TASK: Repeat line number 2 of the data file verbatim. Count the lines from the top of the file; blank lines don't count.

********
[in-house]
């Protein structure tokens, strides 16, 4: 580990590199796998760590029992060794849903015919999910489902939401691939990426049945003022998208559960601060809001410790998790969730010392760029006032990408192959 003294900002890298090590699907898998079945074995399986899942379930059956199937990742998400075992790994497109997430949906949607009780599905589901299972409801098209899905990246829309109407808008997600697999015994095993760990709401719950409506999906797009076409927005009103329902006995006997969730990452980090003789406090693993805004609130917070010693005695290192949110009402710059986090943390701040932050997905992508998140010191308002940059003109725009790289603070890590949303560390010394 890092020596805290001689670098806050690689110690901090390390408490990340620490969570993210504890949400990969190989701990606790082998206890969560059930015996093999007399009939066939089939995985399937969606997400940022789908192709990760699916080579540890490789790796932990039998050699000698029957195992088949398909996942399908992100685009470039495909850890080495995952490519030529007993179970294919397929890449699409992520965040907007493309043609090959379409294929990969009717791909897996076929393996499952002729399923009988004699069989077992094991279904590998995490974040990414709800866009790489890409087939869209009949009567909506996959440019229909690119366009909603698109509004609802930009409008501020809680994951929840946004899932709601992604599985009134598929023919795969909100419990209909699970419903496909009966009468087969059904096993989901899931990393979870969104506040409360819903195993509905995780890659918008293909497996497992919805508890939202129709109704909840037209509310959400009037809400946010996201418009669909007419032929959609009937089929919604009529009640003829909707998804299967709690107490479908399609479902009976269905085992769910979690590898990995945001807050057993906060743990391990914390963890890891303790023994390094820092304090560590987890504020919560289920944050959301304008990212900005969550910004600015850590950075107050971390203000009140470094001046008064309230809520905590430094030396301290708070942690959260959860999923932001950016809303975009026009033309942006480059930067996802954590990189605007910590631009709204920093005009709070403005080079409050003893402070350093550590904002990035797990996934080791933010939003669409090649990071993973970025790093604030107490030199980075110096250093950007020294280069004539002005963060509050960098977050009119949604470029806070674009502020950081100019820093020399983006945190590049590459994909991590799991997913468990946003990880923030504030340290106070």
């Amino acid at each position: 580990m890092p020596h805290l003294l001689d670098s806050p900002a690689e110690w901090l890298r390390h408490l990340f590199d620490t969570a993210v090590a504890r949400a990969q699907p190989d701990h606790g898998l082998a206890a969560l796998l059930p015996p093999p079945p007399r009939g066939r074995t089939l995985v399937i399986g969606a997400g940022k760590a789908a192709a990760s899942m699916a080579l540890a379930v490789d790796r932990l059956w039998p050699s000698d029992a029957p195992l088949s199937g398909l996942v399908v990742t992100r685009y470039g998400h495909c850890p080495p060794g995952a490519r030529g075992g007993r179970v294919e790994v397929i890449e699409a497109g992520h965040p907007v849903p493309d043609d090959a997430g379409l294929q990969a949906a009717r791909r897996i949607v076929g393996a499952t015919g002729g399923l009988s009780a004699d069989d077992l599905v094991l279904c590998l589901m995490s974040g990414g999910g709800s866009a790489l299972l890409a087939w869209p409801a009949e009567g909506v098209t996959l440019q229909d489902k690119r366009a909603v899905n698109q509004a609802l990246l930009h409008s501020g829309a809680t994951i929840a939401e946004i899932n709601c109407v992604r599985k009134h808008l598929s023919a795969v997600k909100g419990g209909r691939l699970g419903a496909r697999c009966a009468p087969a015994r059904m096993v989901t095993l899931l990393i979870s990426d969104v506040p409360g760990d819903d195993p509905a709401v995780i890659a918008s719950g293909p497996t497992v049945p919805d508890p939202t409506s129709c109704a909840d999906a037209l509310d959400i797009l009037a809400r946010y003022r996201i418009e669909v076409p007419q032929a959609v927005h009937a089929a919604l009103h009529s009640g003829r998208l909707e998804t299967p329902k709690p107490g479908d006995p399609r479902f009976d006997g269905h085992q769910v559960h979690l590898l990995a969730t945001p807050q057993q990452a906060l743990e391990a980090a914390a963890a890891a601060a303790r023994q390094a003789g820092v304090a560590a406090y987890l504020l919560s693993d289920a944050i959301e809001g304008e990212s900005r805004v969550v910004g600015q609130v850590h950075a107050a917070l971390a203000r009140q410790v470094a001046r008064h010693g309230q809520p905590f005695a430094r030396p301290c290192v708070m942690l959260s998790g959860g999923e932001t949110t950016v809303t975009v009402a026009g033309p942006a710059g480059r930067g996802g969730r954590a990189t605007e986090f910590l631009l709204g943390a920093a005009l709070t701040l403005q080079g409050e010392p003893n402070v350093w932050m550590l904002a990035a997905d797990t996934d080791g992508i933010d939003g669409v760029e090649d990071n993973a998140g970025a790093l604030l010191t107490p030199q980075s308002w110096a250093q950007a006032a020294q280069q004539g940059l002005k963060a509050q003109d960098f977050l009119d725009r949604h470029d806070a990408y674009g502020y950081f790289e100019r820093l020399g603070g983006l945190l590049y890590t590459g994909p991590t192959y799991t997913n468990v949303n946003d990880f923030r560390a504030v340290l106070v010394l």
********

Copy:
């Protein structure tokens, strides 16, 4: 580990590199796998760590029992060794849903015919999910489902939401691939990426049945003022998208559960601060809001410790998790969730010392760029006032990408192959 003294900002890298090590699907898998079945074995399986899942379930059956199937990742998400075992790994497109997430949906949607009780599905589901299972409801098209899905990246829309109407808008997600697999015994095993760990709401719950409506999906797009076409927005009103329902006995006997969730990452980090003789406090693993805004609130917070010693005695290192949110009402710059986090943390701040932050997905992508998140010191308002940059003109725009790289603070890590949303560390010394 890092020596805290001689670098806050690689110690901090390390408490990340620490969570993210504890949400990969190989701990606790082998206890969560059930015996093999007399009939066939089939995985399937969606997400940022789908192709990760699916080579540890490789790796932990039998050699000698029957195992088949398909996942399908992100685009470039495909850890080495995952490519030529007993179970294919397929890449699409992520965040907007493309043609090959379409294929990969009717791909897996076929393996499952002729399923009988004699069989077992094991279904590998995490974040990414709800866009790489890409087939869209009949009567909506996959440019229909690119366009909603698109509004609802930009409008501020809680994951929840946004899932709601992604599985009134598929023919795969909100419990209909699970419903496909009966009468087969059904096993989901899931990393979870969104506040409360819903195993509905995780890659918008293909497996497992919805508890939202129709109704909840037209509310959400009037809400946010996201418009669909007419032929959609009937089929919604009529009640003829909707998804299967709690107490479908399609479902009976269905085992769910979690590898990995945001807050057993906060743990391990914390963890890891303790023994390094820092304090560590987890504020919560289920944050959301304008990212900005969550910004600015850590950075107050971390203000009140470094001046008064309230809520905590430094030396301290708070942690959260959860999923932001950016809303975009026009033309942006480059930067996802954590990189605007910590631009709204920093005009709070403005080079409050003893402070350093550590904002990035797990996934080791933010939003669409090649990071993973970025790093604030107490030199980075110096250093950007020294280069004539002005963060509050960098977050009119949604470029806070674009502020950081100019820093020399983006945190590049590459994909991590799991997913468990946003990880923030504030340290106070």